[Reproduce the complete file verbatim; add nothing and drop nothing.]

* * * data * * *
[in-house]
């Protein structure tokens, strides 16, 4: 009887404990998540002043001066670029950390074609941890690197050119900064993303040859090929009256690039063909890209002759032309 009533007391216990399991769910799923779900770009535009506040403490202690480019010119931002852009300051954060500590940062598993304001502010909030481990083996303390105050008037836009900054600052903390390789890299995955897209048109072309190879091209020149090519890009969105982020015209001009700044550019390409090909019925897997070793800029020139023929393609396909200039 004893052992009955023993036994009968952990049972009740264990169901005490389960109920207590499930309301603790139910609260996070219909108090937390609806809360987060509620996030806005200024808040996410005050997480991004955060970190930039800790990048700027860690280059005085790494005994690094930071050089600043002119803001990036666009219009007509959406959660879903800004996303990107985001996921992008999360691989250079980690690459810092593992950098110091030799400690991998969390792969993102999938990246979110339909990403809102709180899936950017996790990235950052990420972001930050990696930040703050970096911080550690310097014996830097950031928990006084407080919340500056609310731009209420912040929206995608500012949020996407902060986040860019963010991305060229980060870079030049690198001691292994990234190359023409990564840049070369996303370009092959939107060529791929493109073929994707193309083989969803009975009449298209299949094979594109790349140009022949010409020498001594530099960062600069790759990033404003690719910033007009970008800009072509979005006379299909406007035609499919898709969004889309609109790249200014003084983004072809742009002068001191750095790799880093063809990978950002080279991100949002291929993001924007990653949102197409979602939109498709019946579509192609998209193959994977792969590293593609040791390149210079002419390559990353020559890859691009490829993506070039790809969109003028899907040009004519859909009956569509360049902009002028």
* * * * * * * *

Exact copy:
[in-house]
């Protein structure tokens, strides 16, 4: 009887404990998540002043001066670029950390074609941890690197050119900064993303040859090929009256690039063909890209002759032309 009533007391216990399991769910799923779900770009535009506040403490202690480019010119931002852009300051954060500590940062598993304001502010909030481990083996303390105050008037836009900054600052903390390789890299995955897209048109072309190879091209020149090519890009969105982020015209001009700044550019390409090909019925897997070793800029020139023929393609396909200039 004893052992009955023993036994009968952990049972009740264990169901005490389960109920207590499930309301603790139910609260996070219909108090937390609806809360987060509620996030806005200024808040996410005050997480991004955060970190930039800790990048700027860690280059005085790494005994690094930071050089600043002119803001990036666009219009007509959406959660879903800004996303990107985001996921992008999360691989250079980690690459810092593992950098110091030799400690991998969390792969993102999938990246979110339909990403809102709180899936950017996790990235950052990420972001930050990696930040703050970096911080550690310097014996830097950031928990006084407080919340500056609310731009209420912040929206995608500012949020996407902060986040860019963010991305060229980060870079030049690198001691292994990234190359023409990564840049070369996303370009092959939107060529791929493109073929994707193309083989969803009975009449298209299949094979594109790349140009022949010409020498001594530099960062600069790759990033404003690719910033007009970008800009072509979005006379299909406007035609499919898709969004889309609109790249200014003084983004072809742009002068001191750095790799880093063809990978950002080279991100949002291929993001924007990653949102197409979602939109498709019946579509192609998209193959994977792969590293593609040791390149210079002419390559990353020559890859691009490829993506070039790809969109003028899907040009004519859909009956569509360049902009002028």